Homophobic Graffiti Shows Need For Countywide Educational Efforts, Advocacy Group Says

posted: January 7th, 2011 04:42 pm | 3Comments

Graffiti vandalism at Corona del Mar High School that used anti-gay slurs shows the need for ongoing diversity awareness efforts in high schools and colleges throughout Orange County, according to the executive director of The Center Orange County, a gay and lesbian advocacy group based in Santa Ana.

A Corona del Mar resident brought the incident to the attention of the executive director of The Center OC, which today released a statement reacting to the vandalism incident.

“The recent homophobic graffiti incident that occurred at Corona del Mar High School is just the latest in which anti-gay slurs become the words of choice for teens seeking to mock or ridicule others,” wrote Ginger Hahn. “Too often these types of words are used to denigrate anyone seen as weak or vulnerable and they only serve to further isolate, intimidate and marginalize those perceived to be gay or lesbian. The incident also illustrates the need for ongoing educational efforts at promoting understanding of others and zero tolerance by school personnel for hate acts and hate language. They create an atmosphere where learning is impossible, and an atmosphere that promotes this type of vandalism, violence and even suicide.”

Corona del Mar High School principals and PTA presidents have stated they were horrified that what appears to be a prank stemming from long-standing school rivalries turned to vandalism that used hate language. Police reports state the damage was $4,200. Read our earlier story here.

In an email, Hahn said the Center does not view the incident as an indictment of Corona del Mar High School in spite of headlines two years ago including an ACLU lawsuit on behalf of a student and controversy over the staging of the musical “Rent.”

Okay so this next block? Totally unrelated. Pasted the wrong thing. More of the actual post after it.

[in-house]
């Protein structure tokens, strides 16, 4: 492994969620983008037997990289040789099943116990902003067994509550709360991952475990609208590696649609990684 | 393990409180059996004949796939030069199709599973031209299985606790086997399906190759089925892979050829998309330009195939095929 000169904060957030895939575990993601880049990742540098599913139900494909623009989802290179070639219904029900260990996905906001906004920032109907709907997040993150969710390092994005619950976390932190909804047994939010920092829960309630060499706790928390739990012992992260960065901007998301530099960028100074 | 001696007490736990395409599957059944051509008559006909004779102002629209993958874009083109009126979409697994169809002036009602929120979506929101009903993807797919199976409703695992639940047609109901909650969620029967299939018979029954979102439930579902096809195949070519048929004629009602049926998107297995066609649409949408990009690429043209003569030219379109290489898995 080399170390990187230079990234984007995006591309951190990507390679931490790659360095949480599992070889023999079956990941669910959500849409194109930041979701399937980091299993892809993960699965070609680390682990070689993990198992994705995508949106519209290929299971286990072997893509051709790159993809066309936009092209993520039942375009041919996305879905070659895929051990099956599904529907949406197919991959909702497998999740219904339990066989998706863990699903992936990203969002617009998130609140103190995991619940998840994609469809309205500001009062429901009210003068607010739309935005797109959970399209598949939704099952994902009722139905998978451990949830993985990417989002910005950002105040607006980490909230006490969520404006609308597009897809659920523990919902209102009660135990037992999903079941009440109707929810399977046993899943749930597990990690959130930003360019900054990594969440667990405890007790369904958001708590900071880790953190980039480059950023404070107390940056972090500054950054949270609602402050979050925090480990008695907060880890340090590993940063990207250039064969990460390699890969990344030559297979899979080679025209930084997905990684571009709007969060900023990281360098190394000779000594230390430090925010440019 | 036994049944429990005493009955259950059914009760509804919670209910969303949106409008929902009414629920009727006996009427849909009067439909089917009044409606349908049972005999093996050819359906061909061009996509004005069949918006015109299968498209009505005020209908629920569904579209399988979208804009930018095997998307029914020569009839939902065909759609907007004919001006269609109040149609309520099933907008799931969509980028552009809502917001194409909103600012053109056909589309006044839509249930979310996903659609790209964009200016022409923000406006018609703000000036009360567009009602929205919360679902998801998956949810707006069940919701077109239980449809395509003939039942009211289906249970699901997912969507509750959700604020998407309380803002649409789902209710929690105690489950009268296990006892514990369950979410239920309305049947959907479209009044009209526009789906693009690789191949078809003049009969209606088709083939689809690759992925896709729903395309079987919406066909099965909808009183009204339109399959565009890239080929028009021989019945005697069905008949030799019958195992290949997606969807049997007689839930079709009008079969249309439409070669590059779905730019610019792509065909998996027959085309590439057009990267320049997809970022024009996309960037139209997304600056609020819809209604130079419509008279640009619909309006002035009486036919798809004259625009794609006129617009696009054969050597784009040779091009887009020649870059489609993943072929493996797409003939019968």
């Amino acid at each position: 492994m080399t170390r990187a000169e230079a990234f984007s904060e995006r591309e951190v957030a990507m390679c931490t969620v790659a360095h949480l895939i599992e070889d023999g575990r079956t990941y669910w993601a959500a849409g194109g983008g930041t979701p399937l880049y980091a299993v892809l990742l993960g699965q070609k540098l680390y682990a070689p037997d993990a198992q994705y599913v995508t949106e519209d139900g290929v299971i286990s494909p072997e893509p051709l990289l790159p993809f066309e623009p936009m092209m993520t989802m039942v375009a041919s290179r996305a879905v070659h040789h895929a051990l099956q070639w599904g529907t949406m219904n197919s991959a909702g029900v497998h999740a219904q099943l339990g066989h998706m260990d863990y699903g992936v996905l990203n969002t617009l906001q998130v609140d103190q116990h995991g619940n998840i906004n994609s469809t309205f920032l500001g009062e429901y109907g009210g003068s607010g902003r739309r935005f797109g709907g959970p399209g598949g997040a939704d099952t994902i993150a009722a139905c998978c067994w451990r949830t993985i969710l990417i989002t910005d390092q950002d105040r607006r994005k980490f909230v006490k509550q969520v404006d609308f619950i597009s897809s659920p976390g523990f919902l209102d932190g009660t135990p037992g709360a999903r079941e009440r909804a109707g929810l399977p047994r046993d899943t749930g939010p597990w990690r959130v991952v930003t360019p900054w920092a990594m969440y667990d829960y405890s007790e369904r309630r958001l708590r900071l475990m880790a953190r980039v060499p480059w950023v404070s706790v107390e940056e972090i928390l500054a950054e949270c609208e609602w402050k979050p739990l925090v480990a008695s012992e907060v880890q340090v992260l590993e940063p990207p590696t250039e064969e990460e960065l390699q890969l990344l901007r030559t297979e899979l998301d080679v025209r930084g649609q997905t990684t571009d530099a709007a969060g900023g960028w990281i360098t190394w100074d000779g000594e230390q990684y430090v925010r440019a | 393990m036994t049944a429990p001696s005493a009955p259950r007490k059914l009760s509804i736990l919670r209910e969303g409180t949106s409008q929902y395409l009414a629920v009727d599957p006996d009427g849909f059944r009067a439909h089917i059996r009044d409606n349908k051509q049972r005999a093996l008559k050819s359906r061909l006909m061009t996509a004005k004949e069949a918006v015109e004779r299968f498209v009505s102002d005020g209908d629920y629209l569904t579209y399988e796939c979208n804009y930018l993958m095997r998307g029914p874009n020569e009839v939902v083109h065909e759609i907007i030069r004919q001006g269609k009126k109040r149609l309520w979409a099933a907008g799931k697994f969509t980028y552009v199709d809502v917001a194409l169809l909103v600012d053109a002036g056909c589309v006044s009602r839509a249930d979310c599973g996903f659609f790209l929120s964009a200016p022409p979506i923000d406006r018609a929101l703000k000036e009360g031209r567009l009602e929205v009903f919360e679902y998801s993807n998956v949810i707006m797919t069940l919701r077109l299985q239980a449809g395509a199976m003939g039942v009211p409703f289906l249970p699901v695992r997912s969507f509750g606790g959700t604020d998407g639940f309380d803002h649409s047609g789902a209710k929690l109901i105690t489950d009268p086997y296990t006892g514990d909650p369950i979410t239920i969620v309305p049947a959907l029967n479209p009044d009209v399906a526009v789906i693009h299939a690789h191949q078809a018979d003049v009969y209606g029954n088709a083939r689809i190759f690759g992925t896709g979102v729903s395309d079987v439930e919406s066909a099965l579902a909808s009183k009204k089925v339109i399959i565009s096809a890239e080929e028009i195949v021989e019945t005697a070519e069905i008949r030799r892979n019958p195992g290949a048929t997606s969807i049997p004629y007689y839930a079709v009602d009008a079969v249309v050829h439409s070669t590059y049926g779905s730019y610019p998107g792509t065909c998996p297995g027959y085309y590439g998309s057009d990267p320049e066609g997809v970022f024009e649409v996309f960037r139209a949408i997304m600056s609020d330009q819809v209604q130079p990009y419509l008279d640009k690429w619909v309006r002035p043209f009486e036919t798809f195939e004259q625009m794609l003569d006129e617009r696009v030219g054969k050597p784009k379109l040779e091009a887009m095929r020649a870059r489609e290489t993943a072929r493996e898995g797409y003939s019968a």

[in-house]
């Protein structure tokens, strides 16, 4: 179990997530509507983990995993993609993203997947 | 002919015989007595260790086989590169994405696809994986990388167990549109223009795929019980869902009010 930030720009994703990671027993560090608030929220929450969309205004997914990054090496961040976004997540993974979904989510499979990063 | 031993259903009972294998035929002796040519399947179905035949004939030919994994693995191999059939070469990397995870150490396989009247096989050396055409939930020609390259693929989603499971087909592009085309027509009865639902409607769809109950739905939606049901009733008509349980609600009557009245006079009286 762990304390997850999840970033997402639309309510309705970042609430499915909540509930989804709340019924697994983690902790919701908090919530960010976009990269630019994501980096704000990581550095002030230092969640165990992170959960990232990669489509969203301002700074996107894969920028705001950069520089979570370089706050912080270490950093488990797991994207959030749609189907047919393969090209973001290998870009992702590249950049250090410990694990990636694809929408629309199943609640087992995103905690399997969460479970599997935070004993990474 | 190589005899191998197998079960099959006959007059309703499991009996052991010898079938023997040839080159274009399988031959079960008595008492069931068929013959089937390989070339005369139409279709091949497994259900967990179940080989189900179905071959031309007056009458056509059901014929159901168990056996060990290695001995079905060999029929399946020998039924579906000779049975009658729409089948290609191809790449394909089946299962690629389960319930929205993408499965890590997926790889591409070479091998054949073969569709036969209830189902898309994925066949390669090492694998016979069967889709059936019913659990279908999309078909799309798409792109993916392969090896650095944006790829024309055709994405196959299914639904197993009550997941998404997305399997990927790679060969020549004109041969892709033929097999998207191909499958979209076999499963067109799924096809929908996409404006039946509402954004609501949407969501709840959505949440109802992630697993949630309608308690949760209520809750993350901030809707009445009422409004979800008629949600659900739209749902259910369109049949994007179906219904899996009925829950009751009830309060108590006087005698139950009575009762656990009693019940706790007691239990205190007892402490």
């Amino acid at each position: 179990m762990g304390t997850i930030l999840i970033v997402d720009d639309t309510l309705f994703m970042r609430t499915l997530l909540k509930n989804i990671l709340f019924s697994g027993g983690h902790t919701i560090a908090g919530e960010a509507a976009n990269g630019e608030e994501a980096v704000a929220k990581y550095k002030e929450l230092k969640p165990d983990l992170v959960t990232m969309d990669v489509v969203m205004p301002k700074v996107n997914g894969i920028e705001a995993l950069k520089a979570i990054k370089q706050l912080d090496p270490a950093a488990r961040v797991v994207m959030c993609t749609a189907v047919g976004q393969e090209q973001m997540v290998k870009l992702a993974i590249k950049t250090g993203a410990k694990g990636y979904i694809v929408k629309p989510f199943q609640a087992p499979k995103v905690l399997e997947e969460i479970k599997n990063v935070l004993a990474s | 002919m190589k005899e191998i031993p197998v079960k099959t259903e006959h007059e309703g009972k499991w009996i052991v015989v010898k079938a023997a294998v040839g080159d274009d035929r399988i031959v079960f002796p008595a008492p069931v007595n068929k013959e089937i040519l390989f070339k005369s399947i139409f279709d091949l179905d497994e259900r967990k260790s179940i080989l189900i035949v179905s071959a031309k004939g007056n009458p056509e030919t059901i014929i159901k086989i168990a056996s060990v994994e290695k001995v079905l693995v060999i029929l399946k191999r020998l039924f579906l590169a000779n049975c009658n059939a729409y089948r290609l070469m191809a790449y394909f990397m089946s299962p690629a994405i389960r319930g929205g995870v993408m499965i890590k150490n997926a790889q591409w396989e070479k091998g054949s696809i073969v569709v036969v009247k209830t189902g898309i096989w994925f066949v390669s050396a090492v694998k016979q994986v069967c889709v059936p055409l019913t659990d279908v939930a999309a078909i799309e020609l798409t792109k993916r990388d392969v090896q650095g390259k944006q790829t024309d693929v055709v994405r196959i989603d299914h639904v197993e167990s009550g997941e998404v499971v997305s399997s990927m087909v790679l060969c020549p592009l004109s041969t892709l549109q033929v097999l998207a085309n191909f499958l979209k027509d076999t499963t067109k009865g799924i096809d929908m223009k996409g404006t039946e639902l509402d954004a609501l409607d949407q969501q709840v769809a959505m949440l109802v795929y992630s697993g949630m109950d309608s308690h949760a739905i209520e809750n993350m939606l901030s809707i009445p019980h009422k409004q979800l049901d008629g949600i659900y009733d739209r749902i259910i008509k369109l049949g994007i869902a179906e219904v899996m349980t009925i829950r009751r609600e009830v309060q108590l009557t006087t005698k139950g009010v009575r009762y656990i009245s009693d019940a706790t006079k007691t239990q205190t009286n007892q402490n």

“They do appear to be the victim of vandalism,” she said.

In her statement, Hahn said that the term “bullying” does not adequately describe what many lesbian, gay, bisexual and transgender youth experience, and many perpetrators, victims and school personnel have become desensitized to the term.

“In addition to the victimization youth experience by their peers, there is a systemic an often familial denial of the abuse that downplays the daily threats, overt violence, and fear that adolescents who identify as LGBT live with daily.”

Police have not classified the graffiti incident as a hate crime. PTA members described the language as “hate language,” however.


3 Responses to “Homophobic Graffiti Shows Need For Countywide Educational Efforts, Advocacy Group Says”

Comments

Jamie

January 7th, 2011

Thank you to CDMToday for printing this information. Ginger Hahn writes a lot better than I do. As has been stated before these continuing incidents indicate the message is not getting across. We can say that you can't reach everyone, but I say, why not? I say we had better reach these kids before words of hate turn into acts of hate. The GLBT community in OC and Newport Beach is a lot larger than many people realize and these continued incidents both on and off the school campus (referencing similar anti-gay graffiti on a mural last summer in CDM) are not going to be tolerated. We are not going away and we are not going to live in fear. I think that the police are incorrect in not calling this a hate crime. I guess they are saying that because it could possibly be attributed to school rivalry, rather than an attack on GLBT students specifically. When you have a criminal act (vandalism) and slurs directed at a group of people (hate) that qualifies as a hate crime. A non-criminal act directed at a person or group is classified as a hate "incident." Clearly that does not apply here as it is a crime to vandalize property. In fact I think $4,200 qualifies as a felony, I could be wrong. Hate speech on the other hand is protected under the first amendment. That means people can state opinion of hate, print or distribute materials, just as I can write my commentary. It does not mean you can yell slurs at an individual or group names with the intent to intimidate, that is a hate incident, or if it involves "terrorist threats" it becomes a hate crime again. Clearly this is not protected hate speech, since there is a crime involved. Personally I think the police and city don't want hate crime statistics on their books, it's bad for business. So where do we go from here? So far it's been kind of a one sided conversation. Let's hear from the schools and the city and the police.

cynthia

January 8th, 2011

Dear Amy, Ginger & Jamie, Thank you for every ounce of input and upset because as long as we're talking about this isssue of hate & intolerance, we're addressing it on some level. Even as a first step towards civil tolerance, I'll support and encourage the topic. It's not okay or acceptable to allow our kids to move forth with harm or evil intent towards one another for any reason whatsoever. Please keep this subject pushed forward so people can start to recognize the reality of whats really going on around them as well as their participation in the subject.

Nick

January 8th, 2011

Sounds a lot like a hate crime to me...


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